Old Jim sat gazing intently into the fire. He was seeing not the dying embers, but the kind, gentle face of his wife, Ethel. His mind flew back to the day when he had brought her there as his wife. He remembered how she had laughed at their misfortunes, and had worked tirelessly and courageously through the days of drought. "Ah, they were happy days, even if a little hard", he muttered to himself, absentmindely poking the fire.
Jim's face lit up as the thought of the little child came to him. But the light soon died away as he remembered his wife's illness soon after the child was born. There had been a polio epidemic, and, as luck would have it, poor Ethel had been a victim. She had suffered silently night after night, until one day she went for ever.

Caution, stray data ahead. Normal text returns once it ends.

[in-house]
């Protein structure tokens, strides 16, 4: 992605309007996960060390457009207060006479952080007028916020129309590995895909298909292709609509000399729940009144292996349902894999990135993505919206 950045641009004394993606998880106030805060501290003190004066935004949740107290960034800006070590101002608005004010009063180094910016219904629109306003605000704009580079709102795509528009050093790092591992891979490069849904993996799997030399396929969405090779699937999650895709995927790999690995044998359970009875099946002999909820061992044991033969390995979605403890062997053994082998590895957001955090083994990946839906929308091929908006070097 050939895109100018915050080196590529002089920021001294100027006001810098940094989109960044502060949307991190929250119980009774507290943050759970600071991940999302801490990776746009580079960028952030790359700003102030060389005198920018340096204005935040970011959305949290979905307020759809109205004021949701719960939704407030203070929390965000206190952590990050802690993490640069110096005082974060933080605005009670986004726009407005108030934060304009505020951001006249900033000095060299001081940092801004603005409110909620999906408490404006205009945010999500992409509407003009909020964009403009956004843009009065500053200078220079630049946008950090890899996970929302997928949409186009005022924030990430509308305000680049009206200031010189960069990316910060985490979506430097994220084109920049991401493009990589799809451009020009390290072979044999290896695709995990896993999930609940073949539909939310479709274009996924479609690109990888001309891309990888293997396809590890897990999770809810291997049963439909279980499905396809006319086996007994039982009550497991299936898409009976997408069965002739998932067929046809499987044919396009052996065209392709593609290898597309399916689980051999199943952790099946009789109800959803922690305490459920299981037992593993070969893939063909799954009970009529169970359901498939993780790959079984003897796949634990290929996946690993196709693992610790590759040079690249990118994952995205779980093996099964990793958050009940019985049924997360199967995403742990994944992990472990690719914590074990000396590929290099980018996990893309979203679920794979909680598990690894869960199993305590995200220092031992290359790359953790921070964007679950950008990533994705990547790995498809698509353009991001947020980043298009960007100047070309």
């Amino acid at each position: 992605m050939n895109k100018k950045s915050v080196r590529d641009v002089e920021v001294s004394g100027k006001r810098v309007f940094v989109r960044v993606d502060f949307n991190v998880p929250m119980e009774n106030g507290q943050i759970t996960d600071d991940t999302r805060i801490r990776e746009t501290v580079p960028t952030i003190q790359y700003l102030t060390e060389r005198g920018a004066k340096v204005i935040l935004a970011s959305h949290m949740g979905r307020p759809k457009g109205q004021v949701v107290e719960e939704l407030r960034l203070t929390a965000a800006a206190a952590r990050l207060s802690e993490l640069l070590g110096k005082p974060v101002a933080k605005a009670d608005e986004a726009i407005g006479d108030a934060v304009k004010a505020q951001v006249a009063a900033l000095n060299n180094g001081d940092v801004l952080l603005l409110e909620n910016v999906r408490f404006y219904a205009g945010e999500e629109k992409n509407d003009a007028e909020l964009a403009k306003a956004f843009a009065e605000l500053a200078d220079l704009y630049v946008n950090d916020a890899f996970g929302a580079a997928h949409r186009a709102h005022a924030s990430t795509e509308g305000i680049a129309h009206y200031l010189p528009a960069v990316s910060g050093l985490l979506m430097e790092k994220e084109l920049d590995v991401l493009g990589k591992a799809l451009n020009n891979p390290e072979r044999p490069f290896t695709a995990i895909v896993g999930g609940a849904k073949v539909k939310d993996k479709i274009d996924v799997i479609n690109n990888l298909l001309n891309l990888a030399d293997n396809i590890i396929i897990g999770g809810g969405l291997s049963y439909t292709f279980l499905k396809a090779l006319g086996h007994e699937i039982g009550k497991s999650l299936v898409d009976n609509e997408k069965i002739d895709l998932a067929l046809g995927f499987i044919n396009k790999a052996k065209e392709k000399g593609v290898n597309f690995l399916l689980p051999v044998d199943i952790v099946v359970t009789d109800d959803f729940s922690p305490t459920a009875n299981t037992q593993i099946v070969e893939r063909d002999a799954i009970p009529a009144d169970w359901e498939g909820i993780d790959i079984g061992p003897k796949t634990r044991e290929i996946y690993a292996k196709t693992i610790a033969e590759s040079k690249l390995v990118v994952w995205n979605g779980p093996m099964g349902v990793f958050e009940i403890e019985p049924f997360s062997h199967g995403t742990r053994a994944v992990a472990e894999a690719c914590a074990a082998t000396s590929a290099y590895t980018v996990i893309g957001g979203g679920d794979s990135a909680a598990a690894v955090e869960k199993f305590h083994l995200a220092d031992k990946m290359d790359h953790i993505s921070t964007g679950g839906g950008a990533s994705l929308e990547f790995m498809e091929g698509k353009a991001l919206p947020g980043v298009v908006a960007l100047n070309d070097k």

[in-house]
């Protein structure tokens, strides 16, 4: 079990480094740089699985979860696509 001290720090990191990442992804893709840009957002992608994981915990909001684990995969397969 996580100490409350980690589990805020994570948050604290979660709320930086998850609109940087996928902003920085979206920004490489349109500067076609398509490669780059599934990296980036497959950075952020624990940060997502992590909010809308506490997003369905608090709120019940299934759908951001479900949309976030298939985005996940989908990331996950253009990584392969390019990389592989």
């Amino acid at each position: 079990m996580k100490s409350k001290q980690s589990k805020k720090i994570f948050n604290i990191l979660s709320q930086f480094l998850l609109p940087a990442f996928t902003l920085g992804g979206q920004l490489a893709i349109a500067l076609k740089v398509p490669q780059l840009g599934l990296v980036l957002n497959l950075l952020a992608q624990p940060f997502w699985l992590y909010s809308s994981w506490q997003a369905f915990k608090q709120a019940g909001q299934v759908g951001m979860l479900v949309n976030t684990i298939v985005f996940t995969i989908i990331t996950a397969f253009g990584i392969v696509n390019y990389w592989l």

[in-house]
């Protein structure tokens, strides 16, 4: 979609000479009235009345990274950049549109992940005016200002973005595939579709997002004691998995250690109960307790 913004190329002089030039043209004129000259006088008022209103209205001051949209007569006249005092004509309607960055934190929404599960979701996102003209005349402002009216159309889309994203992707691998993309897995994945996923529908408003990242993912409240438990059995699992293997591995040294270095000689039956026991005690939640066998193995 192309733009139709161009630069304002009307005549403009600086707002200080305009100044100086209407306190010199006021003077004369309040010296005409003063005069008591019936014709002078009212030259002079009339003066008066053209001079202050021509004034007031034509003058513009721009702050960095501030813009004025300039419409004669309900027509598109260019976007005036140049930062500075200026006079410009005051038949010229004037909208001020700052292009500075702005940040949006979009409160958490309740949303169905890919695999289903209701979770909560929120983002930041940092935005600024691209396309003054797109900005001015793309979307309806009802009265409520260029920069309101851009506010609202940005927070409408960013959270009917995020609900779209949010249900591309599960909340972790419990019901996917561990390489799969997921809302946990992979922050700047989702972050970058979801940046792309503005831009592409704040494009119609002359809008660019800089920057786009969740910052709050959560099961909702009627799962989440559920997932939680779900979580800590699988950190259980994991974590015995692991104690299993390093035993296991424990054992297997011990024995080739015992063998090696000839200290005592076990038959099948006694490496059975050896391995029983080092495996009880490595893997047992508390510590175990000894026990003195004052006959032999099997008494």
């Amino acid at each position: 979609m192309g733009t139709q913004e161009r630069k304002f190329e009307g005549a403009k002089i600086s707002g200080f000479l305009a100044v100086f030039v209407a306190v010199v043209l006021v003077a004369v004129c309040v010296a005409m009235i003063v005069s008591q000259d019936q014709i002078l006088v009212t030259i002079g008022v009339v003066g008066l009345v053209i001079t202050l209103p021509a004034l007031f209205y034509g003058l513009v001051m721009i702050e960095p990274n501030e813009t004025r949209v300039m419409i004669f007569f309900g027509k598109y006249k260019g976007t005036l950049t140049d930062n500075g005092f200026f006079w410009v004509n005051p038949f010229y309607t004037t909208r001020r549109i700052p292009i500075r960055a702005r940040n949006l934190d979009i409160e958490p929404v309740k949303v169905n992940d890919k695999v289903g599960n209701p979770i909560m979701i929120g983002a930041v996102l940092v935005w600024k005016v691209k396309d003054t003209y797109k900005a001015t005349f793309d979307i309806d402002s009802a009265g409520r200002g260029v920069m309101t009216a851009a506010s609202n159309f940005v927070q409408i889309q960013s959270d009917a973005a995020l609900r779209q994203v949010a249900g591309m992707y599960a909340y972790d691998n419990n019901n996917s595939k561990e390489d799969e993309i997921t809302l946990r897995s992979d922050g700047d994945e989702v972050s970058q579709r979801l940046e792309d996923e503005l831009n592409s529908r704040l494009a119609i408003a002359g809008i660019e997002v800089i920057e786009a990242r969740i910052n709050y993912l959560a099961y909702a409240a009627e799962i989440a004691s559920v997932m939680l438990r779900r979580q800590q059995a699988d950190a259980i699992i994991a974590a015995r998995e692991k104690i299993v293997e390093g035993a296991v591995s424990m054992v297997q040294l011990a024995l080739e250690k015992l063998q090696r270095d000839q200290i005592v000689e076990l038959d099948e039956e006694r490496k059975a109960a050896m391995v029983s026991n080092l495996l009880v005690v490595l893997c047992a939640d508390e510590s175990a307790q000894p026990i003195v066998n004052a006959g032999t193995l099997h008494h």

They had buried her beneath an old tree not far from the farm. Here, old Jim and the child would go every day. What a comfort Tommy had been! Tears were now streaming down old Jim's wrinkled face as he thought of the second grave, a much smaller on, next to Ethel's.
Jim knew that there was now little time left for him, and he had no regrets. 'I'll be joining you soon," he whispered hoarsely, "not long now."
He closed his eyes and leant back.
HELEN OLLIVER, 4th Year